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The Eucharist is held by most Christians to be the central act of their worship. Protestants usually know it as The Lord's Supper, Roman Catholics as Mass and the Eastern Orthodox Church as the Divine Liturgy. Communion, or holy communion, is a more neutral term. There is much disagreement among different Christian sects about many aspects of this central service: what follows is a brief sketch. For more detailed information, consult experts in Theology, or the professionals in any relevant Church.

The service has several aspects, which different sects emphasize differently. It is

  • a commemoration of the Last Supper, and thus
    • an act of fellowship in the community of the Church, and
    • a joining in the new covenant of Christianity;
  • a sacrifice in some sense, and at the least
    • a commemoration of the sacrifice of Christ on the Cross;
  • an act of thanksgiving for Christ, and his sacrifice.
Etymological note: The word eucharist is derived from the Greek εὐχαριστία (eucharistia) 'thanksgiving', from εὐχάριστος (eucharistos) 'grateful'.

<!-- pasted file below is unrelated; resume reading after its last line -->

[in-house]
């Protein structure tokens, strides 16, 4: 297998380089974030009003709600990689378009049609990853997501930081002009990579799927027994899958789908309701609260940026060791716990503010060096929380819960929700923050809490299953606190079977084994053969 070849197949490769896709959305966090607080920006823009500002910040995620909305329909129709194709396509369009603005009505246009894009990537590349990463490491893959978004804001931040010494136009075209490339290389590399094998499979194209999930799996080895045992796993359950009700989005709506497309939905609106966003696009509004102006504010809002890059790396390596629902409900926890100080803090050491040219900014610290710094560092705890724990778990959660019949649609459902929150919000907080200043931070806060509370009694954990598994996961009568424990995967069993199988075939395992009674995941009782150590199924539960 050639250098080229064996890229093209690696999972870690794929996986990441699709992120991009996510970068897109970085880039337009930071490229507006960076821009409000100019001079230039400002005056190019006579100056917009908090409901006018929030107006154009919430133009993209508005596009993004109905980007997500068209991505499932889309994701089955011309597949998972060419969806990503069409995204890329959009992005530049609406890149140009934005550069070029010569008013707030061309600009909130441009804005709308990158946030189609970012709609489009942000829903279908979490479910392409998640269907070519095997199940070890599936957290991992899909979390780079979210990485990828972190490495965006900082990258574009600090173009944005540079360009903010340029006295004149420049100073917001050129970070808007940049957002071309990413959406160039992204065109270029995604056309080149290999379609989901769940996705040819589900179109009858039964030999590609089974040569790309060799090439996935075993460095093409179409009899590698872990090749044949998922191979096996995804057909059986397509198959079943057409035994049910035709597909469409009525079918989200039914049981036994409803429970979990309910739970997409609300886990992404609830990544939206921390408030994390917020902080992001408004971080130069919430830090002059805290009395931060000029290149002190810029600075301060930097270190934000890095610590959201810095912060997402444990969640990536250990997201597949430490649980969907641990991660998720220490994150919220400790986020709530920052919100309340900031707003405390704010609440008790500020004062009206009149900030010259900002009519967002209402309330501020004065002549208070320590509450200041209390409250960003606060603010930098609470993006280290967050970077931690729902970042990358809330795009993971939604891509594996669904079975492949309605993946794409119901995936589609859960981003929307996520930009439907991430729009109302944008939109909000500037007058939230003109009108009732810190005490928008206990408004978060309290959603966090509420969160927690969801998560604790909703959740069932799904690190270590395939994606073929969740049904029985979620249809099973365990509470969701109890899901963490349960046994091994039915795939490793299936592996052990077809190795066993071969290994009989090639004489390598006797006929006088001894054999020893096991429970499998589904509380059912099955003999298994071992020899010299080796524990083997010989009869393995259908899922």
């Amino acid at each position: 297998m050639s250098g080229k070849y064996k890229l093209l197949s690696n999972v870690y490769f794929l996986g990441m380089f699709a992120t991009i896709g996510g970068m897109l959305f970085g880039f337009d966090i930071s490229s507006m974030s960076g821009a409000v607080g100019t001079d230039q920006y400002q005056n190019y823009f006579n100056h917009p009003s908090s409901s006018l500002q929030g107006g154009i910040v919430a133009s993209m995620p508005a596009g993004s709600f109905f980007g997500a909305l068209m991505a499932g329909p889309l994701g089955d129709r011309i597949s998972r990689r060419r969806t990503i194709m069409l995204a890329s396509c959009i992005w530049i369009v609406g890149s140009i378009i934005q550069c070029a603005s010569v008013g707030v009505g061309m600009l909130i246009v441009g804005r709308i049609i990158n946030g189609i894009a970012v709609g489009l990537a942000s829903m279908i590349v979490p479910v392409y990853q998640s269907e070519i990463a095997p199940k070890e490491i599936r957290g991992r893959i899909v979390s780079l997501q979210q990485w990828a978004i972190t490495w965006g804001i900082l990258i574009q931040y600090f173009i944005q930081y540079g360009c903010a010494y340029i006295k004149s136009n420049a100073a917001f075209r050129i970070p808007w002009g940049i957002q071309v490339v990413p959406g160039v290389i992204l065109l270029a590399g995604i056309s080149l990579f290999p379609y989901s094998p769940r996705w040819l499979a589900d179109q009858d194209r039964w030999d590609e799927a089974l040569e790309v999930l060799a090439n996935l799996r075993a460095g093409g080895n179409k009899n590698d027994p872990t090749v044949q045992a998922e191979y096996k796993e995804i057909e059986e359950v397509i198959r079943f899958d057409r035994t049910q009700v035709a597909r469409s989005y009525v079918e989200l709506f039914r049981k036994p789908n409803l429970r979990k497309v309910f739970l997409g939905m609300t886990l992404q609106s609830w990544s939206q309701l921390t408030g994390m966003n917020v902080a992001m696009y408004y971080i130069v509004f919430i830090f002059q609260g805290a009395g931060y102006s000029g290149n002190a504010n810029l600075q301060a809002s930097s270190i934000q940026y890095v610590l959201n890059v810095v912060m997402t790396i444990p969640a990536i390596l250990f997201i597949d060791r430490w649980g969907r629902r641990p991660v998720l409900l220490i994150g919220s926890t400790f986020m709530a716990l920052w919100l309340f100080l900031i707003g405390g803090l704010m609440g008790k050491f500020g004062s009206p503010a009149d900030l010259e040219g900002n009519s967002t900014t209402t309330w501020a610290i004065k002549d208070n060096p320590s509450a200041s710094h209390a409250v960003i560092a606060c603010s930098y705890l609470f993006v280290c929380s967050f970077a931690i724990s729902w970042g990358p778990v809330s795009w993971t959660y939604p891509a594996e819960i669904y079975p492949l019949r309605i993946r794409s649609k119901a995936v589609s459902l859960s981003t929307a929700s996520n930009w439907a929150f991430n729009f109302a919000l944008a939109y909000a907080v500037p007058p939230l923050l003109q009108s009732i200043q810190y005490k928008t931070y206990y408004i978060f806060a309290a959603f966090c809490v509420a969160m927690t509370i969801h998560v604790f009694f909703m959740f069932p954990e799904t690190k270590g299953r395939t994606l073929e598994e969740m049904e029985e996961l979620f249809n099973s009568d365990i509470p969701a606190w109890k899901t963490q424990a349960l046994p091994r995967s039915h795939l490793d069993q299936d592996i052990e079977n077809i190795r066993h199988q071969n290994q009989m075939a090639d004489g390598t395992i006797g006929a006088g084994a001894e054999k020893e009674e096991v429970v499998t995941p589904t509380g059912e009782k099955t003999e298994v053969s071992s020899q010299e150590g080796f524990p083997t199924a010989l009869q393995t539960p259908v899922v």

The essential act of the eucharist is the taking of bread and wine. At the Last Supper, "Jesus took bread, and blessed, and brake [the old form of 'broke'] it, and gave to them, and said, Take, eat: this is my body. And he took the cup, and when he had given thanks, he gave it to them: and they all drank of it. And he said unto them, This is my blood of the new testament, which is shed for many" (Mark, 14, 22-4 AV). So now, in the Eucharist Christians share bread which has been blessed, or consecrated; and wine similarly - although in the Roman Catholic Church it is only those in Holy Orders who drink the wine. This was a principal disagreement in the Reformation, where one strong thrust was to declare "every man his own priest", and reject the authority of a sacerdotal class.

Another strong disagreement was over the nature of the bread and wine. Roman Catholics believed - and still do - that blessing the bread and wine transubstantiates (~ changes) them into the actual body and blood of Christ, although their appearance is not changed. Lutherans believe in consubstantiation: that the reality of the body and blood of Christ exist at the same time as the reality of the bread and wine. The fine distinction between consubstantiation and transubstantiation was at the heart of many bitter and fatal disputes during the Reformation.